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Sights and Sounds sculpture

Mechanical engineering student unveils Sights and Sounds sculpture on campus 

sights and soundsMechanical engineering senior Rachel Deeds and TU President Gerard Clancy unveiled the Sights and Sounds sculpture between McFarlin Library and Kendall Hall in August. In 2018, the University Innovation Fellowship program suggested the idea for a sculpture that would represent the collaboration and connectivity of campus. TU’s NOVA Fellowship sponsored the project early on before Deeds pitched the idea to the 2018-19 mechanical engineering senior class. She and a group of seniors took on the sculpture as their capstone project, and after the spring semester ended, the sculpture became her Tulsa Undergraduate Research Challenge (TURC) project. She worked with TU Physical Plant to complete the construction and installation.

Sights and Sounds is intended to represent inclusion and diversity on campus. Six stainless steel columns stand for the variety of academic endeavors at TU, connected by the curved stainless steel beams across the top. The cherry wood beams that link the curved beams symbolize the spirit and creativity of TU students past, present and future. Stained glass windows, made by TU students, are included in the wooden beams. Members of the TU community who walk through the sculpture can pause and wind up a music box that plays the TU alma mater fight song. The tune unites everyone through the universal language of music.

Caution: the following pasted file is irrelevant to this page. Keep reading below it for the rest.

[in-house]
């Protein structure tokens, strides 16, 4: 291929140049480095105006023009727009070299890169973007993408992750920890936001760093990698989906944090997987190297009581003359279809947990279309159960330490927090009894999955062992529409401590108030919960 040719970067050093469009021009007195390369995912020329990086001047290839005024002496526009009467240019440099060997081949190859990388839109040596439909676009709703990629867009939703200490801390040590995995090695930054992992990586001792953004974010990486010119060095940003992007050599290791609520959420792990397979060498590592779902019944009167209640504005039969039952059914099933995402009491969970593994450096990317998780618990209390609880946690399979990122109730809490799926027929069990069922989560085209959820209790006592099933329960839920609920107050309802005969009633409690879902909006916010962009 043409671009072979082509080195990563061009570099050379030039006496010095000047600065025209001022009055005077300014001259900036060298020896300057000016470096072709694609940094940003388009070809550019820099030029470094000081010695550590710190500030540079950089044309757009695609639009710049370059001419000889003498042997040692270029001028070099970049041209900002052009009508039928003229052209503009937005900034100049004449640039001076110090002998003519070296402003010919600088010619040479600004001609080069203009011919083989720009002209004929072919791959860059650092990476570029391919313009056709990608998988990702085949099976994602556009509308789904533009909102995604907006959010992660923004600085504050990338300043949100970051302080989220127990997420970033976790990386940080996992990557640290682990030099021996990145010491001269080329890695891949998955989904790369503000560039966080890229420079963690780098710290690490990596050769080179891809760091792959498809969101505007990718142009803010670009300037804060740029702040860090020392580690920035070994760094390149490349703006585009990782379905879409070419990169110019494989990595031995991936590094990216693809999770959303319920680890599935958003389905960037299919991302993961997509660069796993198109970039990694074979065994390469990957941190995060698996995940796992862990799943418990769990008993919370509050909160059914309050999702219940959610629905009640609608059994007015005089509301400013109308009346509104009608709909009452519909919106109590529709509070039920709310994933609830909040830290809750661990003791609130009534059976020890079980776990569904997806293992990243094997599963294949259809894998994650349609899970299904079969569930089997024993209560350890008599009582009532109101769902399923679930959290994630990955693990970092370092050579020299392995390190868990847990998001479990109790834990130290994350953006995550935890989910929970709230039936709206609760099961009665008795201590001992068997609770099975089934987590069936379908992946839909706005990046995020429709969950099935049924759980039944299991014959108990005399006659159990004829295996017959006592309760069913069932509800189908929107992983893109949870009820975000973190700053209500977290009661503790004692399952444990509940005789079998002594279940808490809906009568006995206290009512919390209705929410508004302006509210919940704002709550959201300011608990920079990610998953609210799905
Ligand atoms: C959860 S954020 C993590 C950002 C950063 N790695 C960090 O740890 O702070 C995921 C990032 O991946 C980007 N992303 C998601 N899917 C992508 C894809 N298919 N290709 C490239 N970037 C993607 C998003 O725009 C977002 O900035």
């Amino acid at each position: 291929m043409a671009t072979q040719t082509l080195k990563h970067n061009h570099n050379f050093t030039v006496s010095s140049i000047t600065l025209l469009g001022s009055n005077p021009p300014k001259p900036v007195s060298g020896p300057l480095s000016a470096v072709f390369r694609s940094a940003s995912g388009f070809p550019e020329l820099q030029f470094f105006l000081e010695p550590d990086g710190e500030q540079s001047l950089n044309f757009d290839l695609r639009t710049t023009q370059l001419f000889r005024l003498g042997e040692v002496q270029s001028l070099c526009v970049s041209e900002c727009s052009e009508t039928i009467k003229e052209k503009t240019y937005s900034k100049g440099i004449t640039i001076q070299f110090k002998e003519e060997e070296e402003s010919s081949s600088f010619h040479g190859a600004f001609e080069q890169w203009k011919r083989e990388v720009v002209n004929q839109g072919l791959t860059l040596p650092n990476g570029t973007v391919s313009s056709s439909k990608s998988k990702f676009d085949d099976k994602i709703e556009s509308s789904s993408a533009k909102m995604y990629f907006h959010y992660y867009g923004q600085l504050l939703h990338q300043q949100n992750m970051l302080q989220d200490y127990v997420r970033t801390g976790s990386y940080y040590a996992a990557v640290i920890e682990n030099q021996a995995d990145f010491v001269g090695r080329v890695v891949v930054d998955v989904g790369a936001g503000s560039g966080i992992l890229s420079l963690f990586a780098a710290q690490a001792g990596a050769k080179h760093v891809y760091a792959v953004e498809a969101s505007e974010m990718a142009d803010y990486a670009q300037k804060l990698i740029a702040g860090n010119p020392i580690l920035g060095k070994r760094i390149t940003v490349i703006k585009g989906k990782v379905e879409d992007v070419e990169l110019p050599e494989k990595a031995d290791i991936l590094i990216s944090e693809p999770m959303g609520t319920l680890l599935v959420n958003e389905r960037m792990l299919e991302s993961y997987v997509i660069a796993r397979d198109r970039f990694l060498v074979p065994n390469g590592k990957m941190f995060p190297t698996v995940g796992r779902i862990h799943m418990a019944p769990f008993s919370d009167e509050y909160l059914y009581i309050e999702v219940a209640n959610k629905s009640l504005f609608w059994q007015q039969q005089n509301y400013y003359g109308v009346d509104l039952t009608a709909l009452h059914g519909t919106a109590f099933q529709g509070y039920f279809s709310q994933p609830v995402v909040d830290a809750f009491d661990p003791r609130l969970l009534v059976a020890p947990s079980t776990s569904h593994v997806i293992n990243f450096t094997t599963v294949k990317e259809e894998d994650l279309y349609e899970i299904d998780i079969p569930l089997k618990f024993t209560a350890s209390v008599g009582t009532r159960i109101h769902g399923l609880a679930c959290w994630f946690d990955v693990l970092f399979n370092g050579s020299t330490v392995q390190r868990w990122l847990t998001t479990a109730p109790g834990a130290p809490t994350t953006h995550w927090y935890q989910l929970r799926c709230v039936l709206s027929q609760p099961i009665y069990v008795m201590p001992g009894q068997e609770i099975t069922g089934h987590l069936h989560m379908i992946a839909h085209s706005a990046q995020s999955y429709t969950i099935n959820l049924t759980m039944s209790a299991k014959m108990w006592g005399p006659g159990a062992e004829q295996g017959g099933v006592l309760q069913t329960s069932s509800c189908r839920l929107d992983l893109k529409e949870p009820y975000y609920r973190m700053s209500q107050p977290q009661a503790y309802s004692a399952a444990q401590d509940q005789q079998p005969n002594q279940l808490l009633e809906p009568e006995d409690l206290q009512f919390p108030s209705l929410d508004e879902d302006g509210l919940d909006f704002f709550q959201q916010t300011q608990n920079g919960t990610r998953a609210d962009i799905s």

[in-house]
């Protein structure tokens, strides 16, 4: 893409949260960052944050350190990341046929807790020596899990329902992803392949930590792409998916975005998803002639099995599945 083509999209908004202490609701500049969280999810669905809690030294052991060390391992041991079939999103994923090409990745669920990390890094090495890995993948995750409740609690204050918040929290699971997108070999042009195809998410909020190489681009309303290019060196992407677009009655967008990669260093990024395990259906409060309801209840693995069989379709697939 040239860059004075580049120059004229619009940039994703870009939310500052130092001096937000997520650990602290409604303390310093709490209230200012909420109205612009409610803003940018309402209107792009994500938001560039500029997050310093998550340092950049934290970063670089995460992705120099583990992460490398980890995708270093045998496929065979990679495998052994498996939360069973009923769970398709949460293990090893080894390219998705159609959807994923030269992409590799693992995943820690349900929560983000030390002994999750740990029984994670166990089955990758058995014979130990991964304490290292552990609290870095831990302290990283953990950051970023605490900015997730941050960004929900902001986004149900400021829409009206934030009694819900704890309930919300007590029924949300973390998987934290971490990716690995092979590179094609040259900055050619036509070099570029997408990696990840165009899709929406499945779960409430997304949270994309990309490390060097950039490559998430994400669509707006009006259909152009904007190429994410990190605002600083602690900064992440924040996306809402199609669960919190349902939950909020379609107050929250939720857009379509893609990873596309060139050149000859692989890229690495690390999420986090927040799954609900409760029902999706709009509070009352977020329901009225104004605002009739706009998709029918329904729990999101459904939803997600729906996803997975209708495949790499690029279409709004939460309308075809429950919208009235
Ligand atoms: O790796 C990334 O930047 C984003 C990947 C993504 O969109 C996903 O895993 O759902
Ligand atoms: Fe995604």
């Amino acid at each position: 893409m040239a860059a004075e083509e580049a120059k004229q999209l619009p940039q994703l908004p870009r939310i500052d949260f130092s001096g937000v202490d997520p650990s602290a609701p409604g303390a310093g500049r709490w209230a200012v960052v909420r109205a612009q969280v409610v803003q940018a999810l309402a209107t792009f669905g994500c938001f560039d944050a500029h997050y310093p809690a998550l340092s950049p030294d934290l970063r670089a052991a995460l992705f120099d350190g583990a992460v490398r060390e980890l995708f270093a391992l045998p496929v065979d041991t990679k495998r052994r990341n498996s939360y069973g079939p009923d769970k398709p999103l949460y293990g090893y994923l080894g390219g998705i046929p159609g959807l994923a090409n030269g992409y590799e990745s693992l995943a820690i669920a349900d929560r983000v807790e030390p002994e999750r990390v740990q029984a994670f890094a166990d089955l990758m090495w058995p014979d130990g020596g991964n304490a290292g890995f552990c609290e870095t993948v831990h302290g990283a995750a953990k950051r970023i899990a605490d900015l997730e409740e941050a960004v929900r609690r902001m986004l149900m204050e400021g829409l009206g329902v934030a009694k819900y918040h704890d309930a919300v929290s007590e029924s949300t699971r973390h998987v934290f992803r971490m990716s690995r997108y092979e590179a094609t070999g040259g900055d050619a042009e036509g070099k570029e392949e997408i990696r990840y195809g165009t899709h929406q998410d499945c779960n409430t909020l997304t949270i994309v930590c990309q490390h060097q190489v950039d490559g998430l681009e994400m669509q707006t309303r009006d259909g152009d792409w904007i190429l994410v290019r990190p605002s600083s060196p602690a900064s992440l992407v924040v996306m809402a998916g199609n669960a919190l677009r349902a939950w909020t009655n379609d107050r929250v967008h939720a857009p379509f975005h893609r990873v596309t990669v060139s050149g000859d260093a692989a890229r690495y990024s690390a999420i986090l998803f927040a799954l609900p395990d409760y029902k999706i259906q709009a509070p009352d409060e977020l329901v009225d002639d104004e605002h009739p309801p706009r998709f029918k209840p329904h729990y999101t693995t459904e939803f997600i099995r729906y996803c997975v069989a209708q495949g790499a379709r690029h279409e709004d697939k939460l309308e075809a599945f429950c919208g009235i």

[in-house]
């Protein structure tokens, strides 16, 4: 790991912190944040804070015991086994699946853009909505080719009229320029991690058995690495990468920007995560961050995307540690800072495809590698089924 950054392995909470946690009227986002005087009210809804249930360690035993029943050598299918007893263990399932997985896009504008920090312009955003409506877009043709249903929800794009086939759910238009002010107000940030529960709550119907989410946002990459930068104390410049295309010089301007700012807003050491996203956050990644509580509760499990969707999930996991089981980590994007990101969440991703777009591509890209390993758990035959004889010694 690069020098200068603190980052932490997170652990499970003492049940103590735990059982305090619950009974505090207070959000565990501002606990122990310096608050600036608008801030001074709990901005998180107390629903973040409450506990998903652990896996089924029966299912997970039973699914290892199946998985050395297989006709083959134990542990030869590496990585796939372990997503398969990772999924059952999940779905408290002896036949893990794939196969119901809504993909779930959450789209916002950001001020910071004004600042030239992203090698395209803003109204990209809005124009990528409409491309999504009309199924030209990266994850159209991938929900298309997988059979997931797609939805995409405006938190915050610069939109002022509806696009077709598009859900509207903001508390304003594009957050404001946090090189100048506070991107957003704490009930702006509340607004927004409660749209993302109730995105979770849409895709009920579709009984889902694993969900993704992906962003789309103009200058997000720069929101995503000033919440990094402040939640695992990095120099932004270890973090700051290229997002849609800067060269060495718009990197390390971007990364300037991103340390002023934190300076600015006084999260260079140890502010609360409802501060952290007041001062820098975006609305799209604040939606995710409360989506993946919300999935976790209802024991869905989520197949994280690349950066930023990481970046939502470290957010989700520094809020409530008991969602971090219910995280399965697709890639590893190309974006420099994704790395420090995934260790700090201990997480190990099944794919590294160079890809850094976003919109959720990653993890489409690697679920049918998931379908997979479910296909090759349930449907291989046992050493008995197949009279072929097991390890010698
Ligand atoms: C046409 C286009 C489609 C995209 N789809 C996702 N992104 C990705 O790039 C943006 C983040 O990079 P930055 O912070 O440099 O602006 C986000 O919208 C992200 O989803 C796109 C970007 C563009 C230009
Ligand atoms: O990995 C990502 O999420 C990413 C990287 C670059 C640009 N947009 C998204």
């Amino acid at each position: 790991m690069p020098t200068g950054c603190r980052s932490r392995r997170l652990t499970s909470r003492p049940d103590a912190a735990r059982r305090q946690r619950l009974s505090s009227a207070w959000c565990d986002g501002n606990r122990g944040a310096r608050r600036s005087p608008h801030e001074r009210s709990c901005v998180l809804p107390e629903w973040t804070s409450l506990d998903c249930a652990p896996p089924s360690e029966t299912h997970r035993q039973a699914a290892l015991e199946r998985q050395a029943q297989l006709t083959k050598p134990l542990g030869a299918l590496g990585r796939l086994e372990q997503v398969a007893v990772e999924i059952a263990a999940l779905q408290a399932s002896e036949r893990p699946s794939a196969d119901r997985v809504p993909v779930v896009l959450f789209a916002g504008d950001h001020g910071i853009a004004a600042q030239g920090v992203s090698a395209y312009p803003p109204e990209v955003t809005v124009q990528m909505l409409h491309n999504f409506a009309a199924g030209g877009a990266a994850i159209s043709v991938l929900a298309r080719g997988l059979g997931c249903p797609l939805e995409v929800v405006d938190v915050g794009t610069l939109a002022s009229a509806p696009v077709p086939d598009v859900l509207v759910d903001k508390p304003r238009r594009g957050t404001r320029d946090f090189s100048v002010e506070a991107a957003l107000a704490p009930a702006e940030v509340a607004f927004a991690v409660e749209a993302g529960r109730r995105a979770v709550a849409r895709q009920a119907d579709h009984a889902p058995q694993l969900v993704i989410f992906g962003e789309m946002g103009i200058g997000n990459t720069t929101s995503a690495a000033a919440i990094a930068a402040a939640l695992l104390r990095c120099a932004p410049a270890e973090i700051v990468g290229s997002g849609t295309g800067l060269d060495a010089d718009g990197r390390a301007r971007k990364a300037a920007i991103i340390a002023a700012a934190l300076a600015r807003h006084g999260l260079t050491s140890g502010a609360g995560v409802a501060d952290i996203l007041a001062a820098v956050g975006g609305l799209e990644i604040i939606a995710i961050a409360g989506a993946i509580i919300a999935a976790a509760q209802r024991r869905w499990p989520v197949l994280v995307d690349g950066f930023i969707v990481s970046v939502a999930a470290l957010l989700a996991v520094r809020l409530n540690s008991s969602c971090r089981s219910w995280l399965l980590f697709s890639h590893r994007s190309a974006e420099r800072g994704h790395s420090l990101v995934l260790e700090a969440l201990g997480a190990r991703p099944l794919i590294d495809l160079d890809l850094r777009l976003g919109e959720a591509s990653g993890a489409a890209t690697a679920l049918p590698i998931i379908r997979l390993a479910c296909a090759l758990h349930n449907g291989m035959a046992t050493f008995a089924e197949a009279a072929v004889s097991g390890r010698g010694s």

sights and soundsDeeds said the entire project would not have been possible without the involvement of organizations, departments and faculty from across campus. Mechanical engineering advisers John Henshaw and Steve Tipton supported the project, and Clancy encouraged the students when they were required to pitch the idea to the TU Board of Trustees for installation approval. At the ribbon-cutting ceremony, Clancy praised Deeds and her fellow students for a student-led and student-designed project. The senior design project group included Deeds along with Abdullah Alnajrani, Kevin Kim, Sammy Ibala, Drew Port and Zeming Wang.

“I hope this project inspires others to take their ideas and grab the reins of their education here to really make the most out of all the possibilities,” Deeds said.

sights and sounds
Deeds with company representatives from Wallace Engineering, JP Metal Works and Neosource Inc.

Companies and organizations around the community also supported the project with mentorship on design, fabrication and engineering. Those involved were Jason Pingleton of JP Metal Works; Sam Ray at Wallace Engineering; Dan Moran at Fab Lab Tulsa; Elijah and Mitch Anderson at Andy Anderson Metal Works; Shannon Bentley at Plastic Engineering Co. of Tulsa; Rule Co.; and Tim Clement at Neosource Inc.

“I would like to say thank you to everyone who helped pull this project together,” Deeds said. “And a super special thank you to John Turner and Terry Hutson at TU’s North Campus for the long days, endless advice and high-quality work they put into helping me bring together all of the pieces at the end.”